The Future of Technical Conferences
On the long list of items lost this year is in person conferences. While certainly not as important as hugging family and friends it can leave a huge void in the advancement of skills and networking. I personally find conferences an indispensable way to learn about the latest techniques, news and updates, connect without like-minded individuals and get inspired and generate ideas. Fortunately, many organizations have opted to host virtual versions of their events this year.
I recall my first virtual conference years ago. I was super excited to attend as the topic was one I was really interested in and I could learn about it from the comfort of my own office without having to sacrifice the time and money to travel. In addition to prepared presentations, this particular conference promised a virtual expo hall and networking opportunities. I honestly thought it would be very educational and simulate a real event.
I was wrong. Imagine my disappointment when I found it difficult to pay attention and fully engage in the conference. Not only was the end user experience confusing as to what to do in the expo hall and how to network it was not clear how and when to join breakouts. Once in the breakout I found myself staring at a powerpoint while I heard the voice of the presenter drone on. It was not entirely the conference’s fault. Even with the most engaging content it is hard to pay attention when watching presentations. After all there is a reason that Ted Talks are 10-18 minutes. Throw in the fact that inbound phone calls and email pop-ups couldn’t be stopped and next thing you know you’re not even paying attention to the conference.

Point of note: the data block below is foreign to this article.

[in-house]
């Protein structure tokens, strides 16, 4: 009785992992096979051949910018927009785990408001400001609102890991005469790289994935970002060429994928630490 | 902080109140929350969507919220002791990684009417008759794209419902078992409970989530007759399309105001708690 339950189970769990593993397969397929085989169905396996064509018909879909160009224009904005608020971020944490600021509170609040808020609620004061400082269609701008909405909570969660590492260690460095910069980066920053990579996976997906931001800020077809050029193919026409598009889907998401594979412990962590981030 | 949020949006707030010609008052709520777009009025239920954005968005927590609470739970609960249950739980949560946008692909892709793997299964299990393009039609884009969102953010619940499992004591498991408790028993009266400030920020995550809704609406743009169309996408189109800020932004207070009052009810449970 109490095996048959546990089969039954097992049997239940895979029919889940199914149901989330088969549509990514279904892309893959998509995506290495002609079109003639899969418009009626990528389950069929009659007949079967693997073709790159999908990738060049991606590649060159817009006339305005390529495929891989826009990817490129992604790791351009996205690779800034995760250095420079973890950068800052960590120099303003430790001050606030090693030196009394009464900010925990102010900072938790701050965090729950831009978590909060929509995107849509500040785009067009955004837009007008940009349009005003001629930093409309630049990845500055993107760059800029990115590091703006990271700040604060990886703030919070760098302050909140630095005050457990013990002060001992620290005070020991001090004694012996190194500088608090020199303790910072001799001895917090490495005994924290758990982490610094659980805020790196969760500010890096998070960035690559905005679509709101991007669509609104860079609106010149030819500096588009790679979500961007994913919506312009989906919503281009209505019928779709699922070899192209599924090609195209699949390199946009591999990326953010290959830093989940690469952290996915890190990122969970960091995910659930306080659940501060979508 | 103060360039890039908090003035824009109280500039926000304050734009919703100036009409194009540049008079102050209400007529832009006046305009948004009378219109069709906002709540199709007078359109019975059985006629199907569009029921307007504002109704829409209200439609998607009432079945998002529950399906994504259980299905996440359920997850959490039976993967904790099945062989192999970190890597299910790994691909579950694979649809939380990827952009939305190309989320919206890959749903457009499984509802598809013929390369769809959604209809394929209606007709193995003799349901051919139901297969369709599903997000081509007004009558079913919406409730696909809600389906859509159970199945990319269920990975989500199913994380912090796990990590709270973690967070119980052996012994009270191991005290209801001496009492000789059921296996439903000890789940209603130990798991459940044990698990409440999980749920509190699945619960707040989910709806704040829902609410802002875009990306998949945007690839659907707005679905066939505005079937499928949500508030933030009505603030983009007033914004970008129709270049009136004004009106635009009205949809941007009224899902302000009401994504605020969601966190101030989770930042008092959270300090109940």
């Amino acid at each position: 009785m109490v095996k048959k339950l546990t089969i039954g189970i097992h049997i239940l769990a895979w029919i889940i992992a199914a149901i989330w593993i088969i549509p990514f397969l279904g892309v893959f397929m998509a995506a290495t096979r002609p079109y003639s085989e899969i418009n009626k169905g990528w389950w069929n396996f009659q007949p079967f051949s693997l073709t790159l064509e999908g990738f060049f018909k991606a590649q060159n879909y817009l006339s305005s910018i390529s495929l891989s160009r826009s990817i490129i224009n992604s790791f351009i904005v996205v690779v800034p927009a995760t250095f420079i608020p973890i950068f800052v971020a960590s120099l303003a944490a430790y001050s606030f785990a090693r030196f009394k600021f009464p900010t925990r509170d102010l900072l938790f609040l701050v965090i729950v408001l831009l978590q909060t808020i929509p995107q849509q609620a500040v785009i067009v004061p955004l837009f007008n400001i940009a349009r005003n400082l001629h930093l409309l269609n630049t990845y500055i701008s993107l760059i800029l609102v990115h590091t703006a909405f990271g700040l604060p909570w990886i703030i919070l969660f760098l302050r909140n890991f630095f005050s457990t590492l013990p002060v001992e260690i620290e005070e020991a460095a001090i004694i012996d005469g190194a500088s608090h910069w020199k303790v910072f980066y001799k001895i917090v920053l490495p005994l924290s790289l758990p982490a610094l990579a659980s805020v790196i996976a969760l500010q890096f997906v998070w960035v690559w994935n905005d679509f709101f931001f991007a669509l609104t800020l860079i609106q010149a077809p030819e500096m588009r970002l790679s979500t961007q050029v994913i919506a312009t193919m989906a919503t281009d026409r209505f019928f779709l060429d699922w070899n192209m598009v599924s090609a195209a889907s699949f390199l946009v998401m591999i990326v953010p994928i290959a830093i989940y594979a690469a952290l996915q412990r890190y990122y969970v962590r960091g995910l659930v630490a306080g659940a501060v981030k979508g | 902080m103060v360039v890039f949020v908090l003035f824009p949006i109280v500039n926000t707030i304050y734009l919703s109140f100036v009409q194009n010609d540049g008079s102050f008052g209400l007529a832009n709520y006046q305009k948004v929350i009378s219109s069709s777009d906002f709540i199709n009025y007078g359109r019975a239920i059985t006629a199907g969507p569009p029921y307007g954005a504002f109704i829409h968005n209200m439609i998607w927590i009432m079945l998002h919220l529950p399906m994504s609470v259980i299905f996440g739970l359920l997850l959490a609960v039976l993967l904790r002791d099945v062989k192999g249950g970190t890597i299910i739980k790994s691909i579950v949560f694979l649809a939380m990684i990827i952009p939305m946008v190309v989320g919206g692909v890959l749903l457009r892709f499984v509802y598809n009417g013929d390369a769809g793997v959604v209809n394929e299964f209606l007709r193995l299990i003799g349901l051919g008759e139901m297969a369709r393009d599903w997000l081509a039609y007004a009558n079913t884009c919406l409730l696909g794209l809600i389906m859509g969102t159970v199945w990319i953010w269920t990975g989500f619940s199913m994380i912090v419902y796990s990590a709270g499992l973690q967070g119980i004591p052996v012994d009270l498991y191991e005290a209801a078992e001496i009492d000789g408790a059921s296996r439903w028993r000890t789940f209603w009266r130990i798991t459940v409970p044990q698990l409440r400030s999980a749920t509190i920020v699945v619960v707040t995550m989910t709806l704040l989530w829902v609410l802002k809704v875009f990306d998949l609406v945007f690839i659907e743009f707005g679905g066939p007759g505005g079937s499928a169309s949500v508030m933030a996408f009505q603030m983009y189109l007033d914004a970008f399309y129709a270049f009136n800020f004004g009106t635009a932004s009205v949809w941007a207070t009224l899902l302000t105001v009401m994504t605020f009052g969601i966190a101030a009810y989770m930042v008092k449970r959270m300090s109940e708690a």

Since that was about a decade ago I was hoping that with new technologies things might have changed for the better. Surprisingly there are many virtual conferences that are still falling short. Since April I have attended several online conferences and based on my experiences as a participant I have compiled a list of best practices for virtual conferences.
Here are a few tips if you are hosting a virtual conference:
- Do a time check. When sending reminders about events or listing the schedule use the recipients time zone where possible or make it very clear what time zone the events are listed in. Day of the event use a countdown clock to indicate when a session ends and the next session starts.
- Use split screens. No one want to stare at a boring powerpoint. So use the latest technology to show BOTH the presenter AND the slides or demos on the same screen.
- Keep sessions short. To avoid losing people’s attention breakouts should be shorter than they would be in person. Additional detail and resources should be shared in downloadable links.
- Have a moderator. Designate someone to handle questions in the chat in real time and save them for the Q&A to ask the speaker at the end. A moderator can also assist with networking and virtual expo halls. They can find out what you are interested in and suggest different vendors to ‘visit’.
- Keep it engaging. There are many ways to keep an online presentation engaging. Polls, surveys and chats make the event interactive. Another way is to have two presenters that way they can have a dialogue and introduce more variety into the talk.
Follow these five tips for virtual conferences and attendees will get more out of them. While important now, my hope is that after COVID-19 is under control virtual conferences will continue to be offered as many people have geographically and financial barriers to attending them in person.
About Susan Thayer
Susan is an experienced CRM and digital marketing consultant with nearly 15 years of managing discovery, implementation and strategic use of CRM solutions and related programs. Prior to joining the consulting world, she served as director of marketing and other leadership roles for leading businesses in both the B2B and Consumer Goods industries. Past corporate employment includes digital marketing and e-commerce for a leading global auto parts corporation, medical products and a website design firm. Susan is a current board member for the Junior League of Lincoln and President of her HOA. She is a past board member for the American Marketing Association of Lincoln and past Public Relations Officer for the state of Arizona Toastmasters.
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